The Town That Took On The Taxman, TV review: Rebellious business owners get a crash course in tax avoidance

The traders set up an offshore company and present their plan to HMRC’s Director General of Business Tax

Adam Sherwin
Media Correspondent
Friday 15 January 2016 17:15 GMT
The Town That Took on the Taxman
The Town That Took on the Taxman

It probably wasn’t wise of HMRC’s top business tax collector to infer that the Welsh traders who took their town offshore as a protest against the loopholes used by global brands to avoid paying tax were small-fry.

The Town That Took On The Taxman, screened by BBC Two documentary next week, takes the rebellious local business owners from Crickhowell to the Isle of Man and the Netherlands where they are given an understanding of how it is that companies including Facebook, Google and Caffé Nero have limited UK corporation tax liability.

Led by Steve Lewis, owner of the Number 18 Café, and advised by tax experts, the traders set up an offshore company which apes the structures used by multinationals and present their plan to James Harra, HMRC’s Director General of Business Tax.

Pleading for a “level playing-field” for small businesses, they ask for the same “VIP treatment” that HMRC gives the likes of Google, which is regularly called in for informal discussions about its tax arrangements.

But Mr Harra tells them: “There are 5m small businesses and 2,000 large ones. I don’t have the ability to put a named person on every small business.” HMRC puts its resources into “understanding what high-risk multinationals are doing.”

The only way to give HMRC a major headache, the Welsh traders are independently advised, is by turning their protest into a national movement which would force the taxman to plug a substantial loss of revenue.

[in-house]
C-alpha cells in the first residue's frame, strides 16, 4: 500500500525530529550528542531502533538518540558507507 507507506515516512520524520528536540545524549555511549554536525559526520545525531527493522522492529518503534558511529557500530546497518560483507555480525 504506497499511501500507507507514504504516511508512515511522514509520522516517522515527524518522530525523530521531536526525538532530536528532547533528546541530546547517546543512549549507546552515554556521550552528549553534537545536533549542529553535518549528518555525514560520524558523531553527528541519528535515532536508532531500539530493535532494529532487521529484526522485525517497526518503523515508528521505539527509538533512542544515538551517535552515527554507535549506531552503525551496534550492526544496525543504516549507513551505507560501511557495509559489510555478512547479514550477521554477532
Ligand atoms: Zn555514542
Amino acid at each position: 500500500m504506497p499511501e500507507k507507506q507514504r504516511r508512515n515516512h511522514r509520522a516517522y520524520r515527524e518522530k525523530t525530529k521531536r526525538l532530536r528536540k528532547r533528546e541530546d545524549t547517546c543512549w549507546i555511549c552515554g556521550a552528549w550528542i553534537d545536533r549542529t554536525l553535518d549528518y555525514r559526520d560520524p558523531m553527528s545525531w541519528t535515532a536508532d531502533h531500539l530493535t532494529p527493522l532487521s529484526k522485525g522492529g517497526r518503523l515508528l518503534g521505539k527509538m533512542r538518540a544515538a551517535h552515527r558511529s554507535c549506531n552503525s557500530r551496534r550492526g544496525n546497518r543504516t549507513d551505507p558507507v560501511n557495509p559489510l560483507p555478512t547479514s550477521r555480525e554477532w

Small towns across Britain are now signing up to the “fair tax” campaign including Hebden Bridge in Yorkshire and Leek in the Peak District.

But can Crickhowell maintain a united front? Mr Lewis faces his own rebellion from colleagues harbouring ethical doubts. “Don’t get in my way,” he snaps at Irena Kovaleva, the town’s “Russian oligarch” (she owns the optometrists and the ice-cream parlour) when she suggests that vital public services would suffer if all business taxes were withdrawn.

Mr Lewis, who has paid £137,000 corporation tax over the five years in which Caffé Nero has paid zero, is preparing a minimal tax submission which will ring alarm bells at HMRC. Told that he faces a four-year tax tribunal battle to make his case stick, the café owner said: “I’d like to fight the legal battle and change the law to create a transformational change in the tax system of Britain.”

Guided by presenter Heydon Prowse, the traders set up a company in the tax haven of the Isle of Man and are shown how they can cite “intellectual property” to reduce the profits they declare. A tax avoidance expert in the Netherlands, used by big firms to avoid “withholding taxes” on dividends, tells the visitors that paying tax is merely “the individual choice of every citizen.” As for Ms Kovaleva, she eventually returns to the fold after Mr Lewis convinces her that victory is within Crickhowell’s grasp.

The Town That Took On The Taxman, BBC2, January 20 at 9pm

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